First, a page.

I have a 16 year old sister who has social anxiety and does not respond well to talk therapy. She’s been in IOP, partial, individual therapy, and has a psychiatrist. None of this has been helpful. She is still chronically suicidal, self harms, and stays in her room for most of the day (She’s on medical leave from school).

I think the immense amount of treatment is actually more hurtful than helpful. She doesn’t buy into DBT or CBT and overall doesn’t take therapy seriously.

My question is, how do you deal with teens that are difficult to treat? Are we too involved or not involved enough? Should we look for alternative methods like art therapy? (She is very artistic but hasn’t done much drawing or creating in a long time due to no motivation.) Thank you in advance.

A. Sometimes, mental health problems are not easily resolved. They can be complex. There often is no “magic pill” or instant cure. It can take many changes to medications to find the right type or right mix.

The same is true with therapy. If one therapist isn’t helpful, try another. And if that one isn’t helpful, go on to another. Some therapists are better than others. Perhaps your sister would prefer a male over female or a female over a male. Perhaps she would feel more comfortable with a younger therapist or one who focuses on a particular type of therapy. She should keep trying until she finds the one who can help.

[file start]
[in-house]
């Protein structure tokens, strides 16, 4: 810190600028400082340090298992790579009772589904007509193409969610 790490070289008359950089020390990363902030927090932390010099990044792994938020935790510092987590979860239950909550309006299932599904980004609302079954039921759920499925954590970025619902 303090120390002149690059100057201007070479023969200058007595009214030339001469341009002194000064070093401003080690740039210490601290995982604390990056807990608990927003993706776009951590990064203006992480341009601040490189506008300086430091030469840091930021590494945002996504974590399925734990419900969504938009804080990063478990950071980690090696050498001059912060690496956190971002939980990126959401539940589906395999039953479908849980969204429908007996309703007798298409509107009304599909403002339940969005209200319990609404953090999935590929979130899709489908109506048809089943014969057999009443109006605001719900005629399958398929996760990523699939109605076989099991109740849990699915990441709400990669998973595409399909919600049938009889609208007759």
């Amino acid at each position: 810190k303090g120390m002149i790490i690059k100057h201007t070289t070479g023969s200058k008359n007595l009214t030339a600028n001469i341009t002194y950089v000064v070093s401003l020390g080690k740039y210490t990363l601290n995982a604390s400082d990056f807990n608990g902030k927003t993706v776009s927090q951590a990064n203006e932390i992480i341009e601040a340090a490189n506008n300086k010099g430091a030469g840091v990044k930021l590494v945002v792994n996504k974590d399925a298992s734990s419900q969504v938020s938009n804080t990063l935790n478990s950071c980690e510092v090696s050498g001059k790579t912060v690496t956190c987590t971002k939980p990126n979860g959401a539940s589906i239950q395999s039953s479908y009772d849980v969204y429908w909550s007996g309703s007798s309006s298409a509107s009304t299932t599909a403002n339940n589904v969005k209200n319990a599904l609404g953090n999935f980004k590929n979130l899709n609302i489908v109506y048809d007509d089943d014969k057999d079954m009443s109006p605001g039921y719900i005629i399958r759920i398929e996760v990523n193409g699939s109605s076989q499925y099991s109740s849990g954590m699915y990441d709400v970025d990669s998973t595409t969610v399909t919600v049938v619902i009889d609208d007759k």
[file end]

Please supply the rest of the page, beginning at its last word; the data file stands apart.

It’s important to remember that the teenage years can be traumatic. They are often the most traumatic times in a person’s life. Suicide is the second leading cause of death among adolescents. It’s a rough time.

Adolescents are trying to figure out who they are. They are often filled with many doubts. Will people like me? Am I lovable? Can I find someone who will love me? Where do I fit in? Am I smart enough? Should I choose college and if so which one? What if I choose the wrong major? Will I find a job? And so on. The good news is that the teenage years eventually end.

Finding the right treatment is often a matter of trial and error. She should keep trying different treatments until she finds the one that works best for her. She might also consider group therapy or art therapy. They are certainly worth trying. It is important to be patient, to keep trying and to not give up. I wish you the best of luck. Please take care.

Dr. Kristina Randle